Consider the apocalyptic writ small. While some novels and stories have taken the idea of a world-ending or world-changing event as a way to use the largest possible canvas, other writers have taken the opportunity to zero in on one specific element of society. Both Laura van den Berg’s Find Me and Karen Russell’s Sleep Donation have embraced this route, which — not unlike some of J.G. Ballard’s work — offers a chilling vision of an imploding society.
David Leo Rice’s A Room in Dodge City, Vol. 2: The Blut Branson Era is the second book in a trilogy about a nameless protagonist, who arrives in Dodge City, a town which is quintessentially American in the way in which it embodies both the realization of the great dream and its contrapasso, having to endure watching a replay of its perversion ad nauseam. A paradox that defines the everyday experience in America today.
There are a lot of things I like about Something Gross. I want to point out some sections in the novel I like and talk about why I like them and maybe what that means in a bigger way, outside of myself and the novel. Maybe what those parts of the novel mean for writing in general too. You know. A review.
I was excited about this book for a lot of reasons. It was a surprise and it was a novel and relatively lengthy. Over 200 pages. I didn’t know what the book was about except Big Bruiser Dope Boy (BBDB) wrote it and I appreciate BBDB as a writer.
The world is built on language. In language. Through language. And ergo, obviously, the novel is built through language. Emily Segal has written a novel, Mercury Retrograde, that is about many things, but is mostly about language, and what happens to humans’ vocabulary when it is placed into a bubble and told to do something new.
There is nothing particularly wild about Jonathan Epstein, the main character in Jeff Schneider’s new book, Therapists Gone Wild. He’s hardly protagonist material: a sheepish, soft-spined licensed clinical social worker with the best intentions who probably has one of those daily motivational quotes calendars on his desk and loves it. This is what makes his gradual descent into madness both painful to watch, and impossible to look away from.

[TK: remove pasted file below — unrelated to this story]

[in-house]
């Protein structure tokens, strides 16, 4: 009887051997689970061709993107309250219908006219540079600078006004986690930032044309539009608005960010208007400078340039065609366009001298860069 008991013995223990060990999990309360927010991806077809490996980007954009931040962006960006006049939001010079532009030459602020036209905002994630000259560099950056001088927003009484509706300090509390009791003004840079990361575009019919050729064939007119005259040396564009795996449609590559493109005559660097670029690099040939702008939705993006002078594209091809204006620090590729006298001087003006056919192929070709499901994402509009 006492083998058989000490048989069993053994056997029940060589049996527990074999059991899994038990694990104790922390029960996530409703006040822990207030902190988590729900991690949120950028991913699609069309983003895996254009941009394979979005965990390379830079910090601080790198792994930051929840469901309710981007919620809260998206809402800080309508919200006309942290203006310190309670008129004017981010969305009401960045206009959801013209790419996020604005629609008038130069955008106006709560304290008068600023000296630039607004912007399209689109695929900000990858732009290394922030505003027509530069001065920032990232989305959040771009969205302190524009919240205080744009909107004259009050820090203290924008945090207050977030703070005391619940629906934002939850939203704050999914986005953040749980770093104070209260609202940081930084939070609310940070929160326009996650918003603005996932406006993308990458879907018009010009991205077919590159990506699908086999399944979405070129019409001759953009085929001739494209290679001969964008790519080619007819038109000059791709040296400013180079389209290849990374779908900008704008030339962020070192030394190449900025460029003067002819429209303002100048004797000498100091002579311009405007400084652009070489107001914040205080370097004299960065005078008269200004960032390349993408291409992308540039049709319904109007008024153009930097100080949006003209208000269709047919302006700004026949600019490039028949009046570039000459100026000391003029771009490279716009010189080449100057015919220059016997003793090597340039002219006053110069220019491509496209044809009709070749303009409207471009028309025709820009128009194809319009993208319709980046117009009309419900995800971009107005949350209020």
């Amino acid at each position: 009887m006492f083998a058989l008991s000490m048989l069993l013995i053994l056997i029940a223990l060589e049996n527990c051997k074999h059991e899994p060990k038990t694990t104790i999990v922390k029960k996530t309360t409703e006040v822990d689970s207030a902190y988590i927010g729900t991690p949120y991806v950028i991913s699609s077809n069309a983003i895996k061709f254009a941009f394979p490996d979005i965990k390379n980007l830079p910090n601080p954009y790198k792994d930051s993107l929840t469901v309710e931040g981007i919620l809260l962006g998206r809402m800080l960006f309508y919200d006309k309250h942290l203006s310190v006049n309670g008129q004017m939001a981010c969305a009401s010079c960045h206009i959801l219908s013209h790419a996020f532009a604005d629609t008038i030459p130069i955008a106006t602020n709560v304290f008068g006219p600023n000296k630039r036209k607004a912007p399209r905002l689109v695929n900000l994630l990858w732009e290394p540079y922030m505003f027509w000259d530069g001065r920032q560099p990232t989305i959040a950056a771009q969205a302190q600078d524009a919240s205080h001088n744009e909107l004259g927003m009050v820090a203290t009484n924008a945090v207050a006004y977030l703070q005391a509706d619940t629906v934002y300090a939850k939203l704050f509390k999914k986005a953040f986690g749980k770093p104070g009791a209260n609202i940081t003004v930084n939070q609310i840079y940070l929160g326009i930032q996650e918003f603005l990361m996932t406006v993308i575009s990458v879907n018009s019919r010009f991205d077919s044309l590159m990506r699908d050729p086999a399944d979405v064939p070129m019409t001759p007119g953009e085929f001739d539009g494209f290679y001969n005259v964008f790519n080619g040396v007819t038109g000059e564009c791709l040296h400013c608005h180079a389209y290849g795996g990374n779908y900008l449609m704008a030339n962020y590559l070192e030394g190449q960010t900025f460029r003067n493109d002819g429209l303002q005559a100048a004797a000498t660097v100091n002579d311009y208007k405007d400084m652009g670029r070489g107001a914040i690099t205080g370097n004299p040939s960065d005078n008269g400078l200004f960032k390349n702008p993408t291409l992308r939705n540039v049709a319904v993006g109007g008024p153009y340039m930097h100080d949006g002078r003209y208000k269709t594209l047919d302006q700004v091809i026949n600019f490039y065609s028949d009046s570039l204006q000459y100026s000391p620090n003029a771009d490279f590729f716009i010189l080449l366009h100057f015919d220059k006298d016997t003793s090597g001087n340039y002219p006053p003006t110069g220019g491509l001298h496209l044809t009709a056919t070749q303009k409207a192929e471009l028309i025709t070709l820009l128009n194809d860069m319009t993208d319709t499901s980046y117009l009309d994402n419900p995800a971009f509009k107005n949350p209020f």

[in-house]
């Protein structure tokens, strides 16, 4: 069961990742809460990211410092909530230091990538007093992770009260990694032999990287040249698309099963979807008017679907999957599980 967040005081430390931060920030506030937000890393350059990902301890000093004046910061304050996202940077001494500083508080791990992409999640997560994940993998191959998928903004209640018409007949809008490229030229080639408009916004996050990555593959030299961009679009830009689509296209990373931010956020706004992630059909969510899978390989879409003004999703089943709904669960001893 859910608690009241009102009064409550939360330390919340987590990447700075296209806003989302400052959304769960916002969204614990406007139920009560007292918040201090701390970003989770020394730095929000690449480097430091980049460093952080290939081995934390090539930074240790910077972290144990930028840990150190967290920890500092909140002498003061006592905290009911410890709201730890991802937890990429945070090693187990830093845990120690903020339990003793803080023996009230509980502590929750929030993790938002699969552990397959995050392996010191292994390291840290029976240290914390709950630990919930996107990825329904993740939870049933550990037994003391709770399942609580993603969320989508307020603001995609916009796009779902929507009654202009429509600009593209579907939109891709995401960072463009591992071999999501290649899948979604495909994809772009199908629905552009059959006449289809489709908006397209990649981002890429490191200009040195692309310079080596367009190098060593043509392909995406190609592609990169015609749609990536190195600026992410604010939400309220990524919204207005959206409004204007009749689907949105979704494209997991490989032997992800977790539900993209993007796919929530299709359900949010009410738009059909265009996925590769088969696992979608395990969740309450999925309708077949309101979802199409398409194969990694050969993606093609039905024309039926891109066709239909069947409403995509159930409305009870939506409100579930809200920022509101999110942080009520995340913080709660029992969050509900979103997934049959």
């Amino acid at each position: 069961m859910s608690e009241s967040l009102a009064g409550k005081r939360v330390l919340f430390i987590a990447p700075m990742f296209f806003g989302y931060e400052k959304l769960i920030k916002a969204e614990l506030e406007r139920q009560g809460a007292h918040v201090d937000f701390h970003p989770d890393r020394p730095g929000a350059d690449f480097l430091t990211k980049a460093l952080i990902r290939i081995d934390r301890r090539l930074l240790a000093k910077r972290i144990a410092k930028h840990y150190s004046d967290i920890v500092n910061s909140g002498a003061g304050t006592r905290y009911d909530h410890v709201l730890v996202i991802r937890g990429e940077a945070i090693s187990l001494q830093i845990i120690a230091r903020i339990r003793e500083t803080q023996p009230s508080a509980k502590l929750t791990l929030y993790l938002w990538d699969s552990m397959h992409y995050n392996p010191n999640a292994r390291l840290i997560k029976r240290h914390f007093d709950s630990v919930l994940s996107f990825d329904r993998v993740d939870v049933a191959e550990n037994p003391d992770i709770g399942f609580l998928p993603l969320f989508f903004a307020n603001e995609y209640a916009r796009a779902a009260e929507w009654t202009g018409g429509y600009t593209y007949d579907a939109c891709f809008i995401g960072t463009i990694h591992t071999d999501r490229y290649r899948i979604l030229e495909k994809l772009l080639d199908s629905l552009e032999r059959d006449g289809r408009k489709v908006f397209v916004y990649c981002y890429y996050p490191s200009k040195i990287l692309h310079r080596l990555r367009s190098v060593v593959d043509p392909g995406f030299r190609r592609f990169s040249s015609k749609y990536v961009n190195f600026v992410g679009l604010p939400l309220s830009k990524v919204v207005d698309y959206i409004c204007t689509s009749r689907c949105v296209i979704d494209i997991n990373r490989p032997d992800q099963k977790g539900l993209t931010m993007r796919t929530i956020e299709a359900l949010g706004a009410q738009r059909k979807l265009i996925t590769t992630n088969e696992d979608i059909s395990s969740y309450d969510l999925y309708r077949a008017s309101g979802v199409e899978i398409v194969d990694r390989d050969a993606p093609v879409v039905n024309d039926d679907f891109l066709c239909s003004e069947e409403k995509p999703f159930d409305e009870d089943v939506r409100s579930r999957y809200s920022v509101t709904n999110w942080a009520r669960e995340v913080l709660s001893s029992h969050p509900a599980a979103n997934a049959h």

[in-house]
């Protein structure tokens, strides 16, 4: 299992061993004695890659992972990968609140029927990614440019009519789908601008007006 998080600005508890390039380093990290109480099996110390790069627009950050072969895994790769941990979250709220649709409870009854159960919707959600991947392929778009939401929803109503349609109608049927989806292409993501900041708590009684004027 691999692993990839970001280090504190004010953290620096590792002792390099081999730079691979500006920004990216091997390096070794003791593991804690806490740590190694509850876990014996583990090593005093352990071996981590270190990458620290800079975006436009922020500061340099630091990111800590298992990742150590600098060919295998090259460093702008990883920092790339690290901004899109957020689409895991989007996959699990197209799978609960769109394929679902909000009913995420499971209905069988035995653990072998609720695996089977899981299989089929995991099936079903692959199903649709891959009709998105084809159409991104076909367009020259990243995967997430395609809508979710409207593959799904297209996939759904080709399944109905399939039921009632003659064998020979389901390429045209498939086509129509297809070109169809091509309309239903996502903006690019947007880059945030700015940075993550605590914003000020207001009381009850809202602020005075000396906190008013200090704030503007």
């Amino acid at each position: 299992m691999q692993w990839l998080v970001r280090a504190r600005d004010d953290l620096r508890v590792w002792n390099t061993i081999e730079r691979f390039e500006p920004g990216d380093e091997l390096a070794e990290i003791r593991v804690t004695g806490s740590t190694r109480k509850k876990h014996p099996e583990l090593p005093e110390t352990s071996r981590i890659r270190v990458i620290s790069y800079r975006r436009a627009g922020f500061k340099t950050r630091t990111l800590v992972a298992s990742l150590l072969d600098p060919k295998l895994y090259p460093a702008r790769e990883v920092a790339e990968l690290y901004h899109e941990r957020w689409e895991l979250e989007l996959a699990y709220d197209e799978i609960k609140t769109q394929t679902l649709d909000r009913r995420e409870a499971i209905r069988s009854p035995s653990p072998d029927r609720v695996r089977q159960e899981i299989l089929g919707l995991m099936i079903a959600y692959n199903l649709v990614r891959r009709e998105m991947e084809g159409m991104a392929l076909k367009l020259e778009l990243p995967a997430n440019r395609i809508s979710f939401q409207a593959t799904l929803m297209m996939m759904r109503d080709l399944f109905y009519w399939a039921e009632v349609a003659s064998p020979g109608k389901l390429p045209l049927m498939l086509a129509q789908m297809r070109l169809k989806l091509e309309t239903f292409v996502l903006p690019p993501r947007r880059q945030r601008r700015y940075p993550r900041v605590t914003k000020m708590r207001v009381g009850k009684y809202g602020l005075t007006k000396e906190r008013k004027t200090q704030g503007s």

Early in John Brandon’s fourth novel, Ivory Shoals—a spirited remaking of the prodigal-son parable set in the American South during the final days of the Civil War—twelve-year-old Gussie Dwyer has come to collect the savings his recently deceased mother, Lavina, entrusted with her long-time employer, Rye. Rye delays this encounter, leaving the boy to wait awkwardly in the barroom, a foreign space reserved for hardened men and the working women looking to entertain them. Out of economic desperation, Lavina had turned to prostitution to support her family.
I am an actual person in a concrete historical situation. So are you, and that guy? Over there? Yep. Same. Look at us. Just some actual people in a concrete historical situation. Seems obvious, but, really, I mean, is it? When’s the last time you thought about being an actual person in a concrete historical situation? Actual stuff – life stuff – situated in some broader context. Your birth and death and the stuff in between. That’s all it is, and you’re doing it. Thanks for spending some of it reading this introduction with me. Let me tell you something.
A propulsive, literary page-turner about a family beset by early onset Alzheimer’s? If that sounds like an oxymoron then you have not encountered the heart, scalpel, and unassuming genius of Joshua Henkin whose new novel, Morningside Heights is not only a study in craft, but a testament to the resiliency of the human spirit.